Since they were born, the baby boomer generation has had significant impacts on trends in the U.S. In fact, there’s a name for their influence: the boomer effect.
The COVID-19 pandemic amplified the baby boomer retirement trend, accelerating workforce departures as employers struggled in the early months of stay-home orders, furloughs, and layoffs. Many of those who had been working were trying to compensate for financial losses incurred during the Great Recession of 2008-09.
Then, as the initial pandemic shock wore off and gave way to the Great Resignation, many began to rethink their plans and choose to retire, at a rate some experts estimate to be about 10,000 per day.
This includes business owners. And since many owners of closely held companies have most of their wealth invested in their businesses, that calls for an advanced exit strategy and succession plan to help ensure they aren’t negatively impacted by a flood of businesses hitting the market.
In this article, we’ll explore the potential problems posed by a mass exodus of business owners, and whether employee ownership can offer a possible solution that benefits all stakeholders: sellers, employees, and even members of the surrounding community.
Baby Boomers & Retirement: The Silver Tsunami By The Numbers
Here are a few of the factors that add up to a potential surplus of businesses for sale:
- Out of about 73 million U.S. baby boomers, 30 million left the workforce just in the third quarter of 2020
- According to the U.S. Census Bureau, by 2030, all baby boomers will be 65 or older
- Average U.S. retirement age is 64
- As of 2019, only 24% of U.S. retirees waited until they were at least 65 to retire
- Baby boomers own about two-thirds of the 4 million U.S. companies with employees
Critical Questions Surrounding Retirement and Exit Strategies
The Great Recession may have pressed some owners to put off retirement, but as time marches forward, the inevitability of exit and succession becomes easier to see — especially in light of average retirement ages. This points to a question: could a surplus depress sale prices?
There are also questions about who is in a strong position to purchase these businesses. Many millennials are already saddled with significant debt and may not have the stomach for the risk of sole ownership. And transferring ownership to children isn’t necessarily right for every family-owned business transition.
M&A (mergers and acquisition) firms are also getting in on the action, with some urging owners to scale up in advance of a sale in order to maximize profit potential on the transaction. But that can present its own risks and challenges by pricing more buyers out of the running.
And while some business owners don’t feel the urgency to retire or even begin planning an exit today, many cite other reasons for their lack of planning, such as fear of giving up their income and a lack of good information about their exit planning options.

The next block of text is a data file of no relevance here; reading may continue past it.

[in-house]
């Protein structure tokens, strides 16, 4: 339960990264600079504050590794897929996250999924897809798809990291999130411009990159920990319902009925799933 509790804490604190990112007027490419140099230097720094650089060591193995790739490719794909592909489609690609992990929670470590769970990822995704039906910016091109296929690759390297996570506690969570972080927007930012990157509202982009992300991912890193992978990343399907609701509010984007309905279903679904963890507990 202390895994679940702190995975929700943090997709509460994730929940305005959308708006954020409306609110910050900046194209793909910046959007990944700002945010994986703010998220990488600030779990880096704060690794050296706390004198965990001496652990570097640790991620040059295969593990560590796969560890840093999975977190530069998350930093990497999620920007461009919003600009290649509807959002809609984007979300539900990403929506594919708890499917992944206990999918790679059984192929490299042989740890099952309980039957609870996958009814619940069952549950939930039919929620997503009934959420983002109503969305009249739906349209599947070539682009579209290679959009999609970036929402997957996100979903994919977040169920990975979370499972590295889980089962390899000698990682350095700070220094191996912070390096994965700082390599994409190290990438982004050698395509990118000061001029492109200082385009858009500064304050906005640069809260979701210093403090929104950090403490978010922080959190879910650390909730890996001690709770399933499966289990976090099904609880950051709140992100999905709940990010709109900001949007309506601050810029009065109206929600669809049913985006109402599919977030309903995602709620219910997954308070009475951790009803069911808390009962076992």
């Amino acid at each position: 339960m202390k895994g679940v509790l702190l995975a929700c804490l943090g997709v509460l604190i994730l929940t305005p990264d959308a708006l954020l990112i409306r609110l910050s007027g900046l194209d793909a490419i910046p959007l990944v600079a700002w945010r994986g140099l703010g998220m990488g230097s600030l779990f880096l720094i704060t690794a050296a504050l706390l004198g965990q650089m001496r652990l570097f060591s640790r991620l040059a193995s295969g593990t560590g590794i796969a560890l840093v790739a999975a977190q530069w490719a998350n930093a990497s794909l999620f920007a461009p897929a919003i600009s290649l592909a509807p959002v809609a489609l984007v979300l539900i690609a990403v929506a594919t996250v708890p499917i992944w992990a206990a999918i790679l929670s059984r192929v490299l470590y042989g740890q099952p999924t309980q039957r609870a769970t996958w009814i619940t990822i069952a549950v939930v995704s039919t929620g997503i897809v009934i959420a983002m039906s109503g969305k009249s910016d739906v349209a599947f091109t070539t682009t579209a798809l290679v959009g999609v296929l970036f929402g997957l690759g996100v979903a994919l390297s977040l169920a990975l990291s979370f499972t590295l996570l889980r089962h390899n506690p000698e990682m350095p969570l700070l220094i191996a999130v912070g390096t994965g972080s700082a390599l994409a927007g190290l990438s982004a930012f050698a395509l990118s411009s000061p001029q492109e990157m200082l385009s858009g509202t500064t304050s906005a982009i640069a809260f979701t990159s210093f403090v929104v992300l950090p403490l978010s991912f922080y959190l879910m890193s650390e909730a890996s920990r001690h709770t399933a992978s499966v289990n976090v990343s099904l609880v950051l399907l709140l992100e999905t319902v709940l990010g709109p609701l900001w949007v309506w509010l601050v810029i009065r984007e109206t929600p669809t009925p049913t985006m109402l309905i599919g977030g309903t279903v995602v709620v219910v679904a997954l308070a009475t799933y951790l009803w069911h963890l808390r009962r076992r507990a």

Employee Ownership Can Bridge the Gap
Baby boomer business owners can always choose not to plan an exit, but those who do acknowledge may have more choices than the yes-or-no decision of whether to sell. Among the choices are employee ownership models, including selling to an employee stock ownership plan (ESOP). Selling to an ESOP can offer flexibility to the seller that other options can’t, including:
Control over the timing of the seller’s exit. Unlike a third-party sale, selling to an ESOP allows the seller to transition from owner to leadership employee. That can support ongoing success and prevent the sudden loss of key institutional knowledge.
Choice over how much of the business to sell. An ESOP sale doesn’t have to be an all-or-nothing proposition. The seller can choose to sell just a fraction, the entire company, or some percentage in between.
Tax benefits that increase after-tax proceeds. An ESOP sale is always a stock sale, which is more favorable from a tax standpoint than a traditional asset sale.
Sale structure and financing options that can further maximize the sale outcome. In the case of seller-financed transactions, some business owners can even net 90-110% of the fair market sale price for their business.
Consult with an Expert Before Choosing to Sell
The most important factors for business owners to keep in mind are these:
- An exit is inevitable.
- The earlier you start planning, the more choices and control you may have.
You can learn more about the various exit strategy options available and how they stack up in terms of flexibility, supporting future business growth, and even their potential for net proceeds when you download our free eBook, Your Ultimate Guide to Business Exit Strategies. Click the link to claim your copy today.